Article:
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The 101st kilometre

Soviet Russia kept undesirables (criminals and political dissidents) away from view by banning them from coming closer than 101km to major urban centres.

Many countries have a phrase that means something like “beyond cultured civilisation” – beyond the pale, beyond the black stump, the boondocks, the sticks, the wops, et cetera. In Russia,  you would talk about someone being past the 101st kilometre, and it persists today despite being a relic of Soviet oppression.

The Soviet Union wanted to keep ex-criminals out of sight and out of trouble. Political dissent was criminalized, of course, so it was desirable for the government to keep the potential agitators away from large groups of people. Their approach was a kind of internal Soviet exile. Ex-cons were not allowed to settle within 101km of any major metropolitan area: Moscow, Kiev, Minsk, Sevastopol, and so on.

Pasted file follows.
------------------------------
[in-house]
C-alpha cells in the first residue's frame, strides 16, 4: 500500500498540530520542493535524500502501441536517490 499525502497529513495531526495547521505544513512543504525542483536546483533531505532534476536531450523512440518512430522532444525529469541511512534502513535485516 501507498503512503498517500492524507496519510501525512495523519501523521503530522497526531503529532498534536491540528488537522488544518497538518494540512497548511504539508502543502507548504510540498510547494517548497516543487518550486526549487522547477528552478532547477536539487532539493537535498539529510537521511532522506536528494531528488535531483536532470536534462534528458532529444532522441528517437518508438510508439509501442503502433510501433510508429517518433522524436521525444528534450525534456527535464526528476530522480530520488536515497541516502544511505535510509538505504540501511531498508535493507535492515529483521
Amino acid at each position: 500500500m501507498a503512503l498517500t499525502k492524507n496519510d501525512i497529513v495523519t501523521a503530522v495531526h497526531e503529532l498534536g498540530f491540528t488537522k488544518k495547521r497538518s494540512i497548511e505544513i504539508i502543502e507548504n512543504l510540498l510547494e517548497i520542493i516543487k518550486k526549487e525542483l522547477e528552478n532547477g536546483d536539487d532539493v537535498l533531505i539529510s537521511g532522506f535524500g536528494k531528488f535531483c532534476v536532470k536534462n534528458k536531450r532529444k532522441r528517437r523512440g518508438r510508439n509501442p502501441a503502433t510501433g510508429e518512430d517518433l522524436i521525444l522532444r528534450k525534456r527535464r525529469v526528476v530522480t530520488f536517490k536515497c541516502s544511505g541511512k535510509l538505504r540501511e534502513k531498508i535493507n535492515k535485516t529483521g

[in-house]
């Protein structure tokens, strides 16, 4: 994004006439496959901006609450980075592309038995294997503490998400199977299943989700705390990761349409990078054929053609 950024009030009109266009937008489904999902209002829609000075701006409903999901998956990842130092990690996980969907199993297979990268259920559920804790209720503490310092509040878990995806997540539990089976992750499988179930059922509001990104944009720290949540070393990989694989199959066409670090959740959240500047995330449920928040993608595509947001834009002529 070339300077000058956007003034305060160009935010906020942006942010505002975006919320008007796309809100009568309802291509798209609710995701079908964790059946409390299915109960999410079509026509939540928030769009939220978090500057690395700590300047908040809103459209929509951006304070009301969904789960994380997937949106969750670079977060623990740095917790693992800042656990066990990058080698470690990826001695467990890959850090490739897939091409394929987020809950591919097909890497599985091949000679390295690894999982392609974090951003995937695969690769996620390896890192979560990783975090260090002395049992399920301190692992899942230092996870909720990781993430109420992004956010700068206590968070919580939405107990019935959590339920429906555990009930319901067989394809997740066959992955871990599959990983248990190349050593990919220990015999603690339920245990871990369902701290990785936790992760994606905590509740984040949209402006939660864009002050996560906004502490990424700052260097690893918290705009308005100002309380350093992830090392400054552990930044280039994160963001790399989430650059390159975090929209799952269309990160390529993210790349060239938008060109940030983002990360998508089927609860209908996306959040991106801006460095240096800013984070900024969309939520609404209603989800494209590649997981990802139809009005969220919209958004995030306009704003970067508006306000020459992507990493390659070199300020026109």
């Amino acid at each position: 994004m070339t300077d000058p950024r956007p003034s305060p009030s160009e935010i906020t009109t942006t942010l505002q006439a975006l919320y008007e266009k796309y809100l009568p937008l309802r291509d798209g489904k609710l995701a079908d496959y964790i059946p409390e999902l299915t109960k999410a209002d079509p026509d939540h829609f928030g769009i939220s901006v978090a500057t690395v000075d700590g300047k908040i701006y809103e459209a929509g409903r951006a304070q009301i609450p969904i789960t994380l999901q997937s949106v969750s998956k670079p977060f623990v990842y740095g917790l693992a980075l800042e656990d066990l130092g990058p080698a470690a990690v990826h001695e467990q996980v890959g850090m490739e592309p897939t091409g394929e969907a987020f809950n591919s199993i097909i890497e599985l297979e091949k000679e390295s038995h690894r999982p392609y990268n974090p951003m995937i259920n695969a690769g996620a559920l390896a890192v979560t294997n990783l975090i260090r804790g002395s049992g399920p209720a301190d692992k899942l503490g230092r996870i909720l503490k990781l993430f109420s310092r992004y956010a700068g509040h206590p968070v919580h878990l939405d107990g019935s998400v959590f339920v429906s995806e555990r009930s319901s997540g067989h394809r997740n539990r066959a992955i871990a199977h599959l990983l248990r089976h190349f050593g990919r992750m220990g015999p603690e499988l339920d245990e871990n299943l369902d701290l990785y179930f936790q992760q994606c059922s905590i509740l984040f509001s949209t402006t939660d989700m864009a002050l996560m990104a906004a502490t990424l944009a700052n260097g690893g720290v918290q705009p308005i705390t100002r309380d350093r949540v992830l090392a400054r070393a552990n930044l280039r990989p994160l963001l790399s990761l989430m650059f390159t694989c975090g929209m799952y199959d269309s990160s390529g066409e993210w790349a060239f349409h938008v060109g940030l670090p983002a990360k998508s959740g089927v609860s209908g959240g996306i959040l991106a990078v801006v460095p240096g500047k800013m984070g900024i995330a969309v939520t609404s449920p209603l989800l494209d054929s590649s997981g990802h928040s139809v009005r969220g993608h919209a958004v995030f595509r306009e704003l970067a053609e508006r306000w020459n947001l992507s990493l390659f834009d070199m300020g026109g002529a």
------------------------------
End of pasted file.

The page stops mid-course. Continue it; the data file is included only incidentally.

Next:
Foreigners visiting the Soviet Union had the reverse – they were not allowed to travel further than 25km away from city centres. So I suppose there was always a buffer of 76km between the two. These rules also created a sharply divided country: areas of prosperity in the urban areas, and an impoverished countryside beyond the 101st km. The law no longer exists, but it continues to echo in people’s perceptions.

Categories: Asia Europe History Modern history Places Politics & law

The Generalist

I live in Auckland, New Zealand, and am curious about most things.

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